Legal Information: Alaska

Restraining Orders

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Updated: 
October 4, 2018

What protections can I get in a domestic violence protective order?

A final (long-term) domestic violence protective order can:

  1. Order the abuser not to commit or threaten to commit domestic violence, stalking, or harassment; (Note: This protection can remain in effect longer than 1 year - until "further order of the court");
  2. Order the abuser not to call, contact, or communicate with you in any way, directly or indirectly;
  3. Give you the sole possession and use of your house, vehicle, pet, and other personal items, even if the abuser’s name is on the rental agreement or s/he has some type of ownership interest in the residence, vehicle or pet;
  4. Exclude (remove) the abuser from your shared home, regardless of ownership of the home, and/or order the abuser to stay away from your house, school or work or any other specified place;
  5. Order the abuser not to get into a vehicle that you possess or that you are in;
  6. Request that a peace officer go with you to your house to make sure that you get possession of your house, vehicle or personal items;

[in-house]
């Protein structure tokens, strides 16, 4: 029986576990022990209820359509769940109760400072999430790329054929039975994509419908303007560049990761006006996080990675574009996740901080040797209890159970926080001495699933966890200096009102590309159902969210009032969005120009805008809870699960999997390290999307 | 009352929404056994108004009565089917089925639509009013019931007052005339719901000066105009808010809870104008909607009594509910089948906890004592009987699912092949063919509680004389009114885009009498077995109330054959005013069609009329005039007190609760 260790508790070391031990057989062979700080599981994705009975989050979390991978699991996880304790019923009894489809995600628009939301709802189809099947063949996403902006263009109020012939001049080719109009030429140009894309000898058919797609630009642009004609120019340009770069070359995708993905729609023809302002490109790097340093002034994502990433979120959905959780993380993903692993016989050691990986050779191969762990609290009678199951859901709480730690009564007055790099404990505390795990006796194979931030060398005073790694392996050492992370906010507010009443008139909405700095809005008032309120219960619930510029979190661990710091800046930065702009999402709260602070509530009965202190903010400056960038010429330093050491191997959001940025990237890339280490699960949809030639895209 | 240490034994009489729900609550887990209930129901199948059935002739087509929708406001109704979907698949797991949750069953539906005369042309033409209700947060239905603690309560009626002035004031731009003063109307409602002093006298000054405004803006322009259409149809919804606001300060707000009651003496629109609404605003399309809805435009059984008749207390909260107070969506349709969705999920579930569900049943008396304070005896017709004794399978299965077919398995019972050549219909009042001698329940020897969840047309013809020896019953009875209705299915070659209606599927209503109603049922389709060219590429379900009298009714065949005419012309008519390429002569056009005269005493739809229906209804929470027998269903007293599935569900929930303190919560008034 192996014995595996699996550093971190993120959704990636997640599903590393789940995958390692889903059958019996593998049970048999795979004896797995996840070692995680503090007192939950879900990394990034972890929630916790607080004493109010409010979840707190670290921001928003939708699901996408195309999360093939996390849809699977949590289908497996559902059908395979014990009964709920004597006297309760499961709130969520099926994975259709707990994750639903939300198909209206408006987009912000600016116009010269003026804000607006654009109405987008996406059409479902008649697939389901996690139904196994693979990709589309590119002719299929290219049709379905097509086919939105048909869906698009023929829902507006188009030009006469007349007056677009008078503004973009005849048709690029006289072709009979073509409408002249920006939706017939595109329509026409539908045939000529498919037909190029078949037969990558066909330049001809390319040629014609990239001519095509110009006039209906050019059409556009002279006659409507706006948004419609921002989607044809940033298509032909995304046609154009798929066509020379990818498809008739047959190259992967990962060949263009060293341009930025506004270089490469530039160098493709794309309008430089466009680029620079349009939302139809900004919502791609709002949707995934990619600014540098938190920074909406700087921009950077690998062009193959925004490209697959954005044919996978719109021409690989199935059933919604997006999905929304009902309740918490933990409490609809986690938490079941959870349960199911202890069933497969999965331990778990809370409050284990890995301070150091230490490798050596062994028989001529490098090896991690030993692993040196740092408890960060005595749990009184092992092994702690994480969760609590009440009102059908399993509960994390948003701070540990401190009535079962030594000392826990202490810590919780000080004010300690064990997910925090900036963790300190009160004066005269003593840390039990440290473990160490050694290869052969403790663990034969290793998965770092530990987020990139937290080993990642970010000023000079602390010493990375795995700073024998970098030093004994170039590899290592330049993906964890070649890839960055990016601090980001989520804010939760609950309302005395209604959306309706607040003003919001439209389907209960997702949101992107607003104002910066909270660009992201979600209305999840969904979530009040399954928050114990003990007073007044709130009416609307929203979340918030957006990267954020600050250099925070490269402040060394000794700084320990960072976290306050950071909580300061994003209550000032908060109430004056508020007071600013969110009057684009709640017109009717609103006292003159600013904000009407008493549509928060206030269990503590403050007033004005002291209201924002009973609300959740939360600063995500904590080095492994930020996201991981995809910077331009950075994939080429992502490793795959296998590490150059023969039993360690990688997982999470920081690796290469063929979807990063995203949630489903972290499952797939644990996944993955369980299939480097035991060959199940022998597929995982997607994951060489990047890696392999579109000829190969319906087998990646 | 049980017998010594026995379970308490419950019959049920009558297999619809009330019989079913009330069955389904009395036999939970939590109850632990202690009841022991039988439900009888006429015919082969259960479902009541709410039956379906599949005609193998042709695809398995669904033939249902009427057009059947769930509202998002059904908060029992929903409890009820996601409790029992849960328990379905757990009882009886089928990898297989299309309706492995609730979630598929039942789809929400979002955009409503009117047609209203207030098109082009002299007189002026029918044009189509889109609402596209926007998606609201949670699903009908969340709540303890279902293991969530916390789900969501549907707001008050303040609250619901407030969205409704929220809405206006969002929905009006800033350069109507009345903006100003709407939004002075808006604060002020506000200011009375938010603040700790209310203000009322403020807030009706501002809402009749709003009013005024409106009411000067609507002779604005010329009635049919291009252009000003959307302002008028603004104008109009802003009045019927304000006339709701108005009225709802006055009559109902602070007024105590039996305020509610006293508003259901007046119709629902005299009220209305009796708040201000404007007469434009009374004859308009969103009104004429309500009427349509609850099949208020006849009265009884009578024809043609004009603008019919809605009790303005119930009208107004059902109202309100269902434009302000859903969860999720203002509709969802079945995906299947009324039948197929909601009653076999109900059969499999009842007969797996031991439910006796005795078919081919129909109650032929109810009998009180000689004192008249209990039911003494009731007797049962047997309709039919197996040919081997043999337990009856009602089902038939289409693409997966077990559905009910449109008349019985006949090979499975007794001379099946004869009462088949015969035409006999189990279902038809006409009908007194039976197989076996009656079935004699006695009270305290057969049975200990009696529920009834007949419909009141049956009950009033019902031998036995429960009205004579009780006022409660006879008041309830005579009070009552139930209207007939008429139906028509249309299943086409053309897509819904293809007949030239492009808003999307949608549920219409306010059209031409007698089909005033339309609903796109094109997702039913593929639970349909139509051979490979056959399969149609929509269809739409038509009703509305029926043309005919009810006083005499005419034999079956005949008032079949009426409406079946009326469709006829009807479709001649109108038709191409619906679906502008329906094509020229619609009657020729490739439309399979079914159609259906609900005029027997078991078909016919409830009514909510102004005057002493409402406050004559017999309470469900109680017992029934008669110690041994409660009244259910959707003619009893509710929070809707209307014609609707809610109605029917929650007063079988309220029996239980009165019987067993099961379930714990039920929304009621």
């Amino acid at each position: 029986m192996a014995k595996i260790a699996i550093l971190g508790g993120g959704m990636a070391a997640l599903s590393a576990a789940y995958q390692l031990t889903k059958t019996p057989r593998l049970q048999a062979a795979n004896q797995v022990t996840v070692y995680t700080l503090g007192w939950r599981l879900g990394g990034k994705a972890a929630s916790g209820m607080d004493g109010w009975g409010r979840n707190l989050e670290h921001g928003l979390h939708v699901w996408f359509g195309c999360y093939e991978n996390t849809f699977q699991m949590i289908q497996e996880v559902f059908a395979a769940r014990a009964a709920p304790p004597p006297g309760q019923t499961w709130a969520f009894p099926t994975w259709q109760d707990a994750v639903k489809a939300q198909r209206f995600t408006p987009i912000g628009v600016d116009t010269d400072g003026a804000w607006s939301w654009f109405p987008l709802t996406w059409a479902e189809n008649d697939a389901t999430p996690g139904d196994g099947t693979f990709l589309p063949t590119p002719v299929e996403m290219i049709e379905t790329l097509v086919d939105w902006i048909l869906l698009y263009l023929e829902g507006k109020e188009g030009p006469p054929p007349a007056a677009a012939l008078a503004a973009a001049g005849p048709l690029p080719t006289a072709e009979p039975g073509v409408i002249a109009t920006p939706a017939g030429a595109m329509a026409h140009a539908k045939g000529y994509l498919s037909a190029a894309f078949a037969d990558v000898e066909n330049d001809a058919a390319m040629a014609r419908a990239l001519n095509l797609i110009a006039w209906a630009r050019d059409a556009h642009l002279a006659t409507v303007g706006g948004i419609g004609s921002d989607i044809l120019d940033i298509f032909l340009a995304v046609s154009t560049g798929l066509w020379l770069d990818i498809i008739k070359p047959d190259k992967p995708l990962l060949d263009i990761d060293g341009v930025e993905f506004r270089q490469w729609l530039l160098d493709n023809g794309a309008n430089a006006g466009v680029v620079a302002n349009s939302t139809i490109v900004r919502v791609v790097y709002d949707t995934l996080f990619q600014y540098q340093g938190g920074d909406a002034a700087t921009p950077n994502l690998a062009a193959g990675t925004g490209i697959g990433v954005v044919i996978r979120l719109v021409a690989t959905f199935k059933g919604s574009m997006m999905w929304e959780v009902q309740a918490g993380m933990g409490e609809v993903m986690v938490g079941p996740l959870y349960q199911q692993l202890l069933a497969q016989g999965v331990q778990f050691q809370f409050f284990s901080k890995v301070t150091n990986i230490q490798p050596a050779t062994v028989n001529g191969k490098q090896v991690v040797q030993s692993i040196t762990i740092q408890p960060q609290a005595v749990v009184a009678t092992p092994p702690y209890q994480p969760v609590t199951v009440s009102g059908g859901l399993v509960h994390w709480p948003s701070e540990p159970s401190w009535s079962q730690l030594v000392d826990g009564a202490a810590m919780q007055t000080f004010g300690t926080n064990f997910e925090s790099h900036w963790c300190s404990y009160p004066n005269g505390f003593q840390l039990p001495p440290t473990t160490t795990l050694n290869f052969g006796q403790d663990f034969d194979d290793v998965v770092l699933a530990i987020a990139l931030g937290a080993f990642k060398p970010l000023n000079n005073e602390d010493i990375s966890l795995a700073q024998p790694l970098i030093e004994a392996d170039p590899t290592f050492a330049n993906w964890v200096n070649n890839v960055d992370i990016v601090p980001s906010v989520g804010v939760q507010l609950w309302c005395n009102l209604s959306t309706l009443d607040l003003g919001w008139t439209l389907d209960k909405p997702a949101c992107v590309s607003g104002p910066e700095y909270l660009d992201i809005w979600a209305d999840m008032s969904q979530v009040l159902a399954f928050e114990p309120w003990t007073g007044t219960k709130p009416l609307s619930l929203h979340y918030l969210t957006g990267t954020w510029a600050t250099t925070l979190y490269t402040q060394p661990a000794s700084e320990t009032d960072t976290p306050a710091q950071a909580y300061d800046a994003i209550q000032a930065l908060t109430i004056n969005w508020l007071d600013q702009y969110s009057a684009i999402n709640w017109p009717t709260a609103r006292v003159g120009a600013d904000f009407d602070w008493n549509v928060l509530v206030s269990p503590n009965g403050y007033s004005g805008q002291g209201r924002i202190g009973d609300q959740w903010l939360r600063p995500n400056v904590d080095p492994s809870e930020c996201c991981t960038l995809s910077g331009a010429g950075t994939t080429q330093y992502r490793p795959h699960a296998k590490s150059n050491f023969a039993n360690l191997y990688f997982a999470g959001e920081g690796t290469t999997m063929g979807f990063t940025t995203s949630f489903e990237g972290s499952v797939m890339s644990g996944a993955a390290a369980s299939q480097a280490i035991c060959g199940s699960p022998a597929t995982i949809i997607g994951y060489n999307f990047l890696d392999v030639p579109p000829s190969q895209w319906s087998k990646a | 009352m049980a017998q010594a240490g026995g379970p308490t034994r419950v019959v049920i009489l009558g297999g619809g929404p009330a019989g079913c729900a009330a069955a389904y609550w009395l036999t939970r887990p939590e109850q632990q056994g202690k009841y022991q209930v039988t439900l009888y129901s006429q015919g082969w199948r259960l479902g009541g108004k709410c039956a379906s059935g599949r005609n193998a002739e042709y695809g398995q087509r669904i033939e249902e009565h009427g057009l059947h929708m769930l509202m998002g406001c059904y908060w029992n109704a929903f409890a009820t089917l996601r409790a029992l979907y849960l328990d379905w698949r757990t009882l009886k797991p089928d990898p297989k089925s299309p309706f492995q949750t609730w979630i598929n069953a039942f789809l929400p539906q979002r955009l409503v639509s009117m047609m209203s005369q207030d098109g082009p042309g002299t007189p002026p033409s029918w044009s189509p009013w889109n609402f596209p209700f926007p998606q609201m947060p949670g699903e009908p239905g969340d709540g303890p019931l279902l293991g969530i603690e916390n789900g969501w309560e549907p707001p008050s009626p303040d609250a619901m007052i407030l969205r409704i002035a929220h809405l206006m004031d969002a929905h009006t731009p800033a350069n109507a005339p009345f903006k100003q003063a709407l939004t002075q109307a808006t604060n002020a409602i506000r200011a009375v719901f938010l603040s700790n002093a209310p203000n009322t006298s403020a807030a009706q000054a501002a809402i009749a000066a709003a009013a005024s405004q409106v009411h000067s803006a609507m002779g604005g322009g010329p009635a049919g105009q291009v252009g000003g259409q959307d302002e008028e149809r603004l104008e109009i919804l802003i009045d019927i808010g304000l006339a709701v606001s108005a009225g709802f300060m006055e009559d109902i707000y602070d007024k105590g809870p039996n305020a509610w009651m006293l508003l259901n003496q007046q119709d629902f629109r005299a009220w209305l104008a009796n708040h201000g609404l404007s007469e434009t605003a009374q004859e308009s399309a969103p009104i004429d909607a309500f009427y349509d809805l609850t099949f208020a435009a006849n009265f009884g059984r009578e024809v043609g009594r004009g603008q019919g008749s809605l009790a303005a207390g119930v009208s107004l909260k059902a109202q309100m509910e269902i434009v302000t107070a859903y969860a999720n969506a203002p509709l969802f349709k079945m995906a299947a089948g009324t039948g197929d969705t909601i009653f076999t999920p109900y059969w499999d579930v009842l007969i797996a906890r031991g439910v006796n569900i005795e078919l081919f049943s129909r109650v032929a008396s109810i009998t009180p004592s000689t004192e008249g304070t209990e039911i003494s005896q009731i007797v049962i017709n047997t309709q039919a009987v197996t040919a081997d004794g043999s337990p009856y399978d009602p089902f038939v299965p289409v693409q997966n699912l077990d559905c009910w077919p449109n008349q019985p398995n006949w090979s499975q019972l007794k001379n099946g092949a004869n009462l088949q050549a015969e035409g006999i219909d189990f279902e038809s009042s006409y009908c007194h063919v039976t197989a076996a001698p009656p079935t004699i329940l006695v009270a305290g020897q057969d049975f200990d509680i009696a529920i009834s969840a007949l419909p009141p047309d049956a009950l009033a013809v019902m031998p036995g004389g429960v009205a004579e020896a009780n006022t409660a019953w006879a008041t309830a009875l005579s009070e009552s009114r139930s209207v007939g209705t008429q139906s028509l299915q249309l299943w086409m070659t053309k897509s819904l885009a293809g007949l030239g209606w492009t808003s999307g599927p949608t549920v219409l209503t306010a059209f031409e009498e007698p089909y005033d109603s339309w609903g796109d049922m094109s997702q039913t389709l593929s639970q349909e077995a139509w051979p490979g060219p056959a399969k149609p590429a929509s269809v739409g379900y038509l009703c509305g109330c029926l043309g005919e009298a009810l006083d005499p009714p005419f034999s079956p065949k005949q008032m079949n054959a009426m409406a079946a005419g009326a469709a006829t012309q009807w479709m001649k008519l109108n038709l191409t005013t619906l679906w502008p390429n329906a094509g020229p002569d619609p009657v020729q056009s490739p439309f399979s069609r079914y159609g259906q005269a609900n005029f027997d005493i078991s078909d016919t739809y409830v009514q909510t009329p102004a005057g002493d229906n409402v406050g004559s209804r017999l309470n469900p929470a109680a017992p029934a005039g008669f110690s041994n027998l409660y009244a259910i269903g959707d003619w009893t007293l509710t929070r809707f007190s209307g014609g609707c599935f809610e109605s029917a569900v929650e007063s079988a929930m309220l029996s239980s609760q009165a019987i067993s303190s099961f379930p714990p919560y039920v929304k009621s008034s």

7. Prohibit the abuser from taking controlled substances (drugs);
  8. Anything else the court determines is needed to protect you or your household members from further violence;
  9. Award you temporary custody of your children and arrange for visitation if you and the child would be safe;
  10. Require the abuser to pay child support, spousal support, and support for the care of a pet in your possession;
  11. Order the abuser not to have or use a deadly weapon or firearm and to surrender his/her firearms if the court finds that the abuser had or used a weapon during the domestic violence;
  12. Order the abuser to go to alcohol or drug treatment and/or a batterers intervention program at his/her expense;
  13. Require the abuser to pay you back for medical expenses, counseling, shelter stay, and repair or replacement of damaged property; and/or
  14. Require the abuser to pay for costs and fees in obtaining the protective order.1

A temporary (20-day) domestic violence protective order can:

  • Order only the protections listed in numbers 1 through 10 above.2

An emergency (72-hour) domestic violence protective order can:

  • Order only the protections listed in numbers 1 through 8 above.3

Whether a judge orders any or all of the above depends on the specific facts of your case. It is important to let the judge know if you need additional protections that are not listed on the standard protective order form.

1 Alaska Statute § 18.66.100(c),(b)(1)
2 Alaska Statute § 18.66.110(a)
3 Alaska Statute § 18.66.110(b)